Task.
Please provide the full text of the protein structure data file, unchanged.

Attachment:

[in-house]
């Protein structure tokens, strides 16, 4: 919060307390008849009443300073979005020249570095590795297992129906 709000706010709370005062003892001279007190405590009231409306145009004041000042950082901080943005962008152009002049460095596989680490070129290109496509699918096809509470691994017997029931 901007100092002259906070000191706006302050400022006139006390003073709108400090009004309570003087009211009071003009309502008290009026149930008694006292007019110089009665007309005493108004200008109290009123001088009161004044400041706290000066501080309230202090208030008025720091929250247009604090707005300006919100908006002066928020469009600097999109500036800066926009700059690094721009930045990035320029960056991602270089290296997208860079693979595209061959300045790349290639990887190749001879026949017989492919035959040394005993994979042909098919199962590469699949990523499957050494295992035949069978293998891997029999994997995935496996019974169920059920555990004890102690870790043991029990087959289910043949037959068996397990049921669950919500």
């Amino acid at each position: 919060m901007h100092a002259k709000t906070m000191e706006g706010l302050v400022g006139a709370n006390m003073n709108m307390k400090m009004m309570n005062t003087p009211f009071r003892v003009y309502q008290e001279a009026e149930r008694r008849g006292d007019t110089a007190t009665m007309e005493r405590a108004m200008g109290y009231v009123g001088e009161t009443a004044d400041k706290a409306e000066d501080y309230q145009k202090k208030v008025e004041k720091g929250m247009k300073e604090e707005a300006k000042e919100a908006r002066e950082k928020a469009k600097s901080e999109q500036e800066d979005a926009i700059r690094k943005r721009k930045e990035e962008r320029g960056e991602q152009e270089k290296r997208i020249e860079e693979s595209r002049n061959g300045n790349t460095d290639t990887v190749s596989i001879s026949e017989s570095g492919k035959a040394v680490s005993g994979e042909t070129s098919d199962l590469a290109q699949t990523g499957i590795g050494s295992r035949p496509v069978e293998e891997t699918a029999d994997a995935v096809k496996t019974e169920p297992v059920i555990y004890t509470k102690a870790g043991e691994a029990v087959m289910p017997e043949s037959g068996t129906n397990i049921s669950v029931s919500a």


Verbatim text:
[in-house]
């Protein structure tokens, strides 16, 4: 919060307390008849009443300073979005020249570095590795297992129906 709000706010709370005062003892001279007190405590009231409306145009004041000042950082901080943005962008152009002049460095596989680490070129290109496509699918096809509470691994017997029931 901007100092002259906070000191706006302050400022006139006390003073709108400090009004309570003087009211009071003009309502008290009026149930008694006292007019110089009665007309005493108004200008109290009123001088009161004044400041706290000066501080309230202090208030008025720091929250247009604090707005300006919100908006002066928020469009600097999109500036800066926009700059690094721009930045990035320029960056991602270089290296997208860079693979595209061959300045790349290639990887190749001879026949017989492919035959040394005993994979042909098919199962590469699949990523499957050494295992035949069978293998891997029999994997995935496996019974169920059920555990004890102690870790043991029990087959289910043949037959068996397990049921669950919500």
């Amino acid at each position: 919060m901007h100092a002259k709000t906070m000191e706006g706010l302050v400022g006139a709370n006390m003073n709108m307390k400090m009004m309570n005062t003087p009211f009071r003892v003009y309502q008290e001279a009026e149930r008694r008849g006292d007019t110089a007190t009665m007309e005493r405590a108004m200008g109290y009231v009123g001088e009161t009443a004044d400041k706290a409306e000066d501080y309230q145009k202090k208030v008025e004041k720091g929250m247009k300073e604090e707005a300006k000042e919100a908006r002066e950082k928020a469009k600097s901080e999109q500036e800066d979005a926009i700059r690094k943005r721009k930045e990035e962008r320029g960056e991602q152009e270089k290296r997208i020249e860079e693979s595209r002049n061959g300045n790349t460095d290639t990887v190749s596989i001879s026949e017989s570095g492919k035959a040394v680490s005993g994979e042909t070129s098919d199962l590469a290109q699949t990523g499957i590795g050494s295992r035949p496509v069978e293998e891997t699918a029999d994997a995935v096809k496996t019974e169920p297992v059920i555990y004890t509470k102690a870790g043991e691994a029990v087959m289910p017997e043949s037959g068996t129906n397990i049921s669950v029931s919500a």